Dr. Mallen added that her program director at the University of South Florida/Moffitt Cancer Center, Thomas Rutherford, PhD, MD, can name any code by memory and encourages all the fellows to attend the SGO coding workshop. “It is nice to see how much more efficient a daily workflow is by having an expert understanding of coding, and we see that directly when working with our Program Director.”

Dr. Mallen noted that learning about the 50-year history of the Society during the 2019 SGO Annual Meeting and the advancements made in the field of gynecologic oncology was awe inspiring.

“I could not believe what happened with comparison of Relative Value Units (RVUs) for female versus male procedures and how much meaningful change was created by, one, recognizing there was even a problem, and two, fixing it,” she said. “By truly understanding a vital part of my duty as a gynecologic oncologist–accurate coding—I can provide the best care for my patients and also be able to be a resource for fellows and in the future, my colleagues.”

Gynecologic Oncology January 2020: Volume 156, Issue 1

Editor’s Choice:
Genomic heterogeneity in peritoneal implants: A differential analysis of gene expression using nanostring Human Cancer Reference panel identifies a malignant signature
Paulette Mhawech-Fauceglia, Iyare Izevbaye, Tassja Spindler, Guisong Wang, Helena Hwang, Damanzoopinder Samrao, Ester Elishaev, G. Larry Maxwell, Kate Lawrenson, Kathleen M. Darcy

Editorial: Not all peritoneal implants are created equal
Aaron Varghese, Ie-Ming Shih

Deadline tonight: Cast vote for SGO Board before midnight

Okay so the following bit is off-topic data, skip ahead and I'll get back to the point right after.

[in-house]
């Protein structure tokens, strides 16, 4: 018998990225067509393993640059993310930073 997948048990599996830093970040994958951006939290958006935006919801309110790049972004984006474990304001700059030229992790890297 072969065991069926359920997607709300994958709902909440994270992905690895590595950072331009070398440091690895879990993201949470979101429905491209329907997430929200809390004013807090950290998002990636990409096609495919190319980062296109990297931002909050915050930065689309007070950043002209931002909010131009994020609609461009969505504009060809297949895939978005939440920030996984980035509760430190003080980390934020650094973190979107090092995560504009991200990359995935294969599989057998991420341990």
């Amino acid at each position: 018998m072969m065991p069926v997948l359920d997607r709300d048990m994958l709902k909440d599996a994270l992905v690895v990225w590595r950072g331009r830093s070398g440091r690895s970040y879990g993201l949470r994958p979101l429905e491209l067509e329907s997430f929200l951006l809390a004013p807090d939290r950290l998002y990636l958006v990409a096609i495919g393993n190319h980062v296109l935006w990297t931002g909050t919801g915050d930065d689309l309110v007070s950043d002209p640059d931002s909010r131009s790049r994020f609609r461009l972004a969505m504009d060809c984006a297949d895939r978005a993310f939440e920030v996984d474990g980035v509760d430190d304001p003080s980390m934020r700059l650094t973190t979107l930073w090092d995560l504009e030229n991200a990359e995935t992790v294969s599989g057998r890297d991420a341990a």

The deadline for the 2020 SGO Board of Directors election is this evening, Jan. 23, at 11:59 p.m. CST. The ballot emailed to all members on Dec. 12, 2019, from contains the position(s) for which you are eligible to vote. Candidate information is available on the online ballot. To cast your vote, please click on or copy and paste the entire URL into your browser address bar. Full Members are eligible to cast votes for the following positions: President Elect II, Secretary-Treasurer Elect, and Board Member. Fellow-in-Training Members are eligible to vote for the Fellow-in-Training Member Representative. For more information, contact SGO Manager of Governance, Jennifer Ocampo-Martinez at 1 312 676-3916 or

Nominate a colleague for an SGO award

The SGO seeks nominees for two awards to be presented at the SGO 2020 Annual Meeting on Women’s Cancer® in Toronto, Canada: The Harry Long Multidisciplinary Award, recognizing an outstanding SGO member for their contributions to multidisciplinary mentorship, collegiality or teaching in the field of gynecologic oncology, and the Humanitarianism and Volunteerism Award for exemplary volunteer outreach efforts in women’s cancer care, research or teaching. If you know someone who is deserving of either award, please fill out and submit the online nomination form to SGO Headquarters by Friday, Jan. 31, 11:59 p.m. CT. Please review the nomination forms for eligibility and submission requirements.